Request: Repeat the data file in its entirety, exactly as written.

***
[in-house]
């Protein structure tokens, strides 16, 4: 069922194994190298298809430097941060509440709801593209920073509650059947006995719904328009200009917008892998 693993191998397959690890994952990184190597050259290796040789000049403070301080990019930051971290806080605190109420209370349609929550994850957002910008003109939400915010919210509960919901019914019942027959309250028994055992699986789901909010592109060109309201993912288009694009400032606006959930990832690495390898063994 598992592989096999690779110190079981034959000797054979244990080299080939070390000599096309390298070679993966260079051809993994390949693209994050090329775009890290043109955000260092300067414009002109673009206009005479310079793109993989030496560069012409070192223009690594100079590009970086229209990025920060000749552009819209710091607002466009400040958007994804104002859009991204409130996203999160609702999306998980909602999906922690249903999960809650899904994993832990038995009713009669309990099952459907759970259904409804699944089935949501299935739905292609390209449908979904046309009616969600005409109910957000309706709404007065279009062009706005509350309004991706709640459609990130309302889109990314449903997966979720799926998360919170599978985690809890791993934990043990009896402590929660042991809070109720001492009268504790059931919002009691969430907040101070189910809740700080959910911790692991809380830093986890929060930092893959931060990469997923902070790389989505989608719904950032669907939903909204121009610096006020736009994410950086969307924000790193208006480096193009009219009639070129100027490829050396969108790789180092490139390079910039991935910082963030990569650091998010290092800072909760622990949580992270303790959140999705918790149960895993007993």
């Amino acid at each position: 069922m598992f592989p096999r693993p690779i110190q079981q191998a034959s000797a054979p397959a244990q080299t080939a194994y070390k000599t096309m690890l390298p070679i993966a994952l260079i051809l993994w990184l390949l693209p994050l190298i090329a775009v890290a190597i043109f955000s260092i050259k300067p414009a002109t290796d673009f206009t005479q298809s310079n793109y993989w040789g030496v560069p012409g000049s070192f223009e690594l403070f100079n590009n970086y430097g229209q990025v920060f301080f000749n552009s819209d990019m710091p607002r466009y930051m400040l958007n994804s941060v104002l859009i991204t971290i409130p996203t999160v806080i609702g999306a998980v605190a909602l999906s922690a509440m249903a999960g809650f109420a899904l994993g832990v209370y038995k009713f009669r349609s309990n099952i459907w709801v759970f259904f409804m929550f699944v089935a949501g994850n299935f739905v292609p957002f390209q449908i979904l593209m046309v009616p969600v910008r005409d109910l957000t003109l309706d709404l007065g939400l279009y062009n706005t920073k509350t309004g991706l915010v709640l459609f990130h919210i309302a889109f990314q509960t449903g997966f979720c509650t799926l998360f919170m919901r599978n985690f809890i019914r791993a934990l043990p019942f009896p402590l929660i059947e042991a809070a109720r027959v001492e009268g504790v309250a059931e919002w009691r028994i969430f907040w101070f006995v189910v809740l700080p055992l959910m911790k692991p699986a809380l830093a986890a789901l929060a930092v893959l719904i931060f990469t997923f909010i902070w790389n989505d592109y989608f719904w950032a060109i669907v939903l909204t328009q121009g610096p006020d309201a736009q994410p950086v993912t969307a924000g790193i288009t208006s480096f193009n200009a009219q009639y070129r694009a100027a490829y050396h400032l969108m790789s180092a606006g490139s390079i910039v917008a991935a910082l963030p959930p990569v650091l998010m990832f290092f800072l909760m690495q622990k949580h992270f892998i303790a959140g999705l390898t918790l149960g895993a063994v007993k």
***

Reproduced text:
[in-house]
């Protein structure tokens, strides 16, 4: 069922194994190298298809430097941060509440709801593209920073509650059947006995719904328009200009917008892998 693993191998397959690890994952990184190597050259290796040789000049403070301080990019930051971290806080605190109420209370349609929550994850957002910008003109939400915010919210509960919901019914019942027959309250028994055992699986789901909010592109060109309201993912288009694009400032606006959930990832690495390898063994 598992592989096999690779110190079981034959000797054979244990080299080939070390000599096309390298070679993966260079051809993994390949693209994050090329775009890290043109955000260092300067414009002109673009206009005479310079793109993989030496560069012409070192223009690594100079590009970086229209990025920060000749552009819209710091607002466009400040958007994804104002859009991204409130996203999160609702999306998980909602999906922690249903999960809650899904994993832990038995009713009669309990099952459907759970259904409804699944089935949501299935739905292609390209449908979904046309009616969600005409109910957000309706709404007065279009062009706005509350309004991706709640459609990130309302889109990314449903997966979720799926998360919170599978985690809890791993934990043990009896402590929660042991809070109720001492009268504790059931919002009691969430907040101070189910809740700080959910911790692991809380830093986890929060930092893959931060990469997923902070790389989505989608719904950032669907939903909204121009610096006020736009994410950086969307924000790193208006480096193009009219009639070129100027490829050396969108790789180092490139390079910039991935910082963030990569650091998010290092800072909760622990949580992270303790959140999705918790149960895993007993």
């Amino acid at each position: 069922m598992f592989p096999r693993p690779i110190q079981q191998a034959s000797a054979p397959a244990q080299t080939a194994y070390k000599t096309m690890l390298p070679i993966a994952l260079i051809l993994w990184l390949l693209p994050l190298i090329a775009v890290a190597i043109f955000s260092i050259k300067p414009a002109t290796d673009f206009t005479q298809s310079n793109y993989w040789g030496v560069p012409g000049s070192f223009e690594l403070f100079n590009n970086y430097g229209q990025v920060f301080f000749n552009s819209d990019m710091p607002r466009y930051m400040l958007n994804s941060v104002l859009i991204t971290i409130p996203t999160v806080i609702g999306a998980v605190a909602l999906s922690a509440m249903a999960g809650f109420a899904l994993g832990v209370y038995k009713f009669r349609s309990n099952i459907w709801v759970f259904f409804m929550f699944v089935a949501g994850n299935f739905v292609p957002f390209q449908i979904l593209m046309v009616p969600v910008r005409d109910l957000t003109l309706d709404l007065g939400l279009y062009n706005t920073k509350t309004g991706l915010v709640l459609f990130h919210i309302a889109f990314q509960t449903g997966f979720c509650t799926l998360f919170m919901r599978n985690f809890i019914r791993a934990l043990p019942f009896p402590l929660i059947e042991a809070a109720r027959v001492e009268g504790v309250a059931e919002w009691r028994i969430f907040w101070f006995v189910v809740l700080p055992l959910m911790k692991p699986a809380l830093a986890a789901l929060a930092v893959l719904i931060f990469t997923f909010i902070w790389n989505d592109y989608f719904w950032a060109i669907v939903l909204t328009q121009g610096p006020d309201a736009q994410p950086v993912t969307a924000g790193i288009t208006s480096f193009n200009a009219q009639y070129r694009a100027a490829y050396h400032l969108m790789s180092a606006g490139s390079i910039v917008a991935a910082l963030p959930p990569v650091l998010m990832f290092f800072l909760m690495q622990k949580h992270f892998i303790a959140g999705l390898t918790l149960g895993a063994v007993k």